0.00%   5.00%   10.00%   15.00%   20.00%   25.00%
Licenses

   Mandatory, legal
    process.
   Administrated by the
    state or federal
    government.
Software Engineering Licensing

   Fairly new -
    –   First professional software engineer was licensed
        in 1998 in Texas.
   Advantages -
    –   Same as certification.
   Disadvantages -
    –   Can be held legally responsible.
Dealing With Harassment and
       Discrimination
History

   Equal Pay Act of 1963
   civil rights act of 1964, Title VII
   Rehabilitation Act of 1973
   Disabilities act of 1990
   Nineteenth Century Civil Rights Acts, 1993
    –   Ensures equality
    –   Specifies damages
   Harassment- Based on discrimination laws
Harassment-Definition

   Speech, actions are workplace harassment
    if:
    –   severe or pervasive
    –   create a hostile or abusive work environment
    –   based on race, religion, sex, national origin, age,
        disability, military membership
    –   for the harassed and for a reasonable person.
Sexual Harassment

   Most common type of harassment
   Definition: any unwanted activity of a sexual nature
    that affects an individual’s employment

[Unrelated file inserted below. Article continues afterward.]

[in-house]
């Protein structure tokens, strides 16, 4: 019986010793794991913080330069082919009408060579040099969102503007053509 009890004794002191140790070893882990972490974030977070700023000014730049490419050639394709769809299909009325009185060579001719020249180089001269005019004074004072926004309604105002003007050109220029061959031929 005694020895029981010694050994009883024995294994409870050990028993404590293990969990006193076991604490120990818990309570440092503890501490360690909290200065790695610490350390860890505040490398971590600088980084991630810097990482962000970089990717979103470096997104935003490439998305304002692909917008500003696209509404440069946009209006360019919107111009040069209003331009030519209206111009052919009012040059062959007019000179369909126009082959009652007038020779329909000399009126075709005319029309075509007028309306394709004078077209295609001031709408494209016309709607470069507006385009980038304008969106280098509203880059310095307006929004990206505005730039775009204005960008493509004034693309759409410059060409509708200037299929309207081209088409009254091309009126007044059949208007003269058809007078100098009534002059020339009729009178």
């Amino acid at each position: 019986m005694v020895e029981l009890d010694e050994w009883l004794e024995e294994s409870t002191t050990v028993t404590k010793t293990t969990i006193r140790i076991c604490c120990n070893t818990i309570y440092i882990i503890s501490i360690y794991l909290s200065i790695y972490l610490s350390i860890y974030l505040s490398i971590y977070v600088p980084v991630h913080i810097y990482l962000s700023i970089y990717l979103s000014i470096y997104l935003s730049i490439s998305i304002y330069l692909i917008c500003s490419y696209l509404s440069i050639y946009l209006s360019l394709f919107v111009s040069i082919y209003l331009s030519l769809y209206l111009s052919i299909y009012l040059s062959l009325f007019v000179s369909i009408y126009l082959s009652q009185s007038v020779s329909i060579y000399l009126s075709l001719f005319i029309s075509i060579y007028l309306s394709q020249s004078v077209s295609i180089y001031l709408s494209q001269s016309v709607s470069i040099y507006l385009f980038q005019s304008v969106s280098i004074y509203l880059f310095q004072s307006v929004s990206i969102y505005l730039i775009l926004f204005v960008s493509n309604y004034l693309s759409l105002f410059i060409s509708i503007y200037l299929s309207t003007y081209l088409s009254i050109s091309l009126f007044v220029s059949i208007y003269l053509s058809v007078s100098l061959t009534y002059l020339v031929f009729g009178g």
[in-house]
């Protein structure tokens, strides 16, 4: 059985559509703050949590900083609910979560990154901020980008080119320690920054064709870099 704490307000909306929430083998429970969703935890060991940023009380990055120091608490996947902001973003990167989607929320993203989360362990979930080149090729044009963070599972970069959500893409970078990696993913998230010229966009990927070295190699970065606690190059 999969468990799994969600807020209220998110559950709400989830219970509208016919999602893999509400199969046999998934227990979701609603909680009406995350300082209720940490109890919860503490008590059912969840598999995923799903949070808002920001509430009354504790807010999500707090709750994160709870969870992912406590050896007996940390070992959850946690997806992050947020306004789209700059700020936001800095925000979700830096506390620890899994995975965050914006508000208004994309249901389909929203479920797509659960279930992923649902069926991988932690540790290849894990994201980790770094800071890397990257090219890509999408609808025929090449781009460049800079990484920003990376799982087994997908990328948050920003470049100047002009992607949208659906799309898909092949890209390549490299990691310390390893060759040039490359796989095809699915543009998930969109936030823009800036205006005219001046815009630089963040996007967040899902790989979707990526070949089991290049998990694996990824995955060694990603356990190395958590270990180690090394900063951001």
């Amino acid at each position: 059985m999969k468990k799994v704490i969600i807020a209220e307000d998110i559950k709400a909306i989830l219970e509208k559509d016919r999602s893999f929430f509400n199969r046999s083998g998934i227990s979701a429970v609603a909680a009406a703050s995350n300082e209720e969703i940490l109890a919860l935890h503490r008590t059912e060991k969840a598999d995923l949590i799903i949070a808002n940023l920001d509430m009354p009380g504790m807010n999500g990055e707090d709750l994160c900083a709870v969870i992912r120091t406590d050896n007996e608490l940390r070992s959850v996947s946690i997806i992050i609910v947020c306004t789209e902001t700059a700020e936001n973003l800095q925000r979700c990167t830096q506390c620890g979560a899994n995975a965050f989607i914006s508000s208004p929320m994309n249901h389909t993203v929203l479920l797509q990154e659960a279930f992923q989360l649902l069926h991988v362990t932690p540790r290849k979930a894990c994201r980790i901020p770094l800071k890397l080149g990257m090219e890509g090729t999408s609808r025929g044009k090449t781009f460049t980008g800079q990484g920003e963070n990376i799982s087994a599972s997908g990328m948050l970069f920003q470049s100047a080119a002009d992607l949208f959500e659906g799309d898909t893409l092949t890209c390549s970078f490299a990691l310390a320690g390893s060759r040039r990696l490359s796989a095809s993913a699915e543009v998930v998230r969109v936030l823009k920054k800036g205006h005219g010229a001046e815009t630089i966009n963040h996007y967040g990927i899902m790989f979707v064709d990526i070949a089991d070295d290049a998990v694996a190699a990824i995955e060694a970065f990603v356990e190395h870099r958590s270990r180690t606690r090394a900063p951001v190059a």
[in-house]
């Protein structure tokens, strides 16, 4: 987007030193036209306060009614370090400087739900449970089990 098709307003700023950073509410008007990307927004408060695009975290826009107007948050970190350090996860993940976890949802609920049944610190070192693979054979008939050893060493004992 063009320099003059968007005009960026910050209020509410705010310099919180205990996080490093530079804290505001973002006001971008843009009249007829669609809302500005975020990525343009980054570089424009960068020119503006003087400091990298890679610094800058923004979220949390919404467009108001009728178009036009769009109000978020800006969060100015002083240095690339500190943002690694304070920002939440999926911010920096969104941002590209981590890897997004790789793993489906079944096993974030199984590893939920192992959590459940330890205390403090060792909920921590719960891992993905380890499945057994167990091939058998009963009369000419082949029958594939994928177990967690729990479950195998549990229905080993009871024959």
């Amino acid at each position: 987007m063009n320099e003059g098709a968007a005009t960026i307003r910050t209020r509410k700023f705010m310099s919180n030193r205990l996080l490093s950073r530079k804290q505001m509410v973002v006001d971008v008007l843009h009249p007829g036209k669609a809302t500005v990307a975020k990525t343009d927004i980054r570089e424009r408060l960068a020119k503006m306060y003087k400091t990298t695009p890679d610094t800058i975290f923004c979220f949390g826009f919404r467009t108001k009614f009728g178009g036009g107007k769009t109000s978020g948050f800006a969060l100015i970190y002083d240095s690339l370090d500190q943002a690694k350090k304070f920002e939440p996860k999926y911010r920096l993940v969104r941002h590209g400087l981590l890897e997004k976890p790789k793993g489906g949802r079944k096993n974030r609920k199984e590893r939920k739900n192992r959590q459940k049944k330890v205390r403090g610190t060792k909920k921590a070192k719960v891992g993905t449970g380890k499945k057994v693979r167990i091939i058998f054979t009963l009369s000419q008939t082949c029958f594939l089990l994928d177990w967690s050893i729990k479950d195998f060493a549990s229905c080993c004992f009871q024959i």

–   Unwanted touching
    –   Unnecessary Requests for dates
    –   Coercive threats
   Gray Area
    –   Looks, comments, jokes, nude calendars, etc.
Other Types of Harassment

   Religious
    –   Company newsletter
    –   Prayer
    –   Anti-religious talk
   Political/social
    –   Political Beliefs
    –   Construction workers
            “Men at Work”
Discrimination-Definition

   discrimination is bias based on race, sex,
    religion, national origin, physical disability,
    and age by employers. There is a growing
    body of law preventing or occasionally
    justifying employment discrimination based
    on sexual orientation. Discriminatory
    practices include bias in hiring, promotion,
    job assignment, termination, compensation,
    and various types of harassment.
Types of Discrimination
   Hiring
     –    Must give an equal opportunity to those of all religions, races, genders
     –    Disability:
               If only reasonable accommodation is necessary, you cannot discriminate
     –    Age
               Must consider people of any age
     –    Affirmative action
   Job Assignments
     –    Must Give equal job assignments to employees of same experience/skill
     –    Cannot promote people of a certain race/gender over others
   Pay
     –    Must pay all equally experienced and talented employees equally
     –    Cannot give more/less money because of gender/race
     –    Pay Gap
               Still exists, Hopefully will change soon
Dealing with Harassment
   Training
     –   Mandatory for all employees and managers
     –   Helps employees to understand what exactly harassment is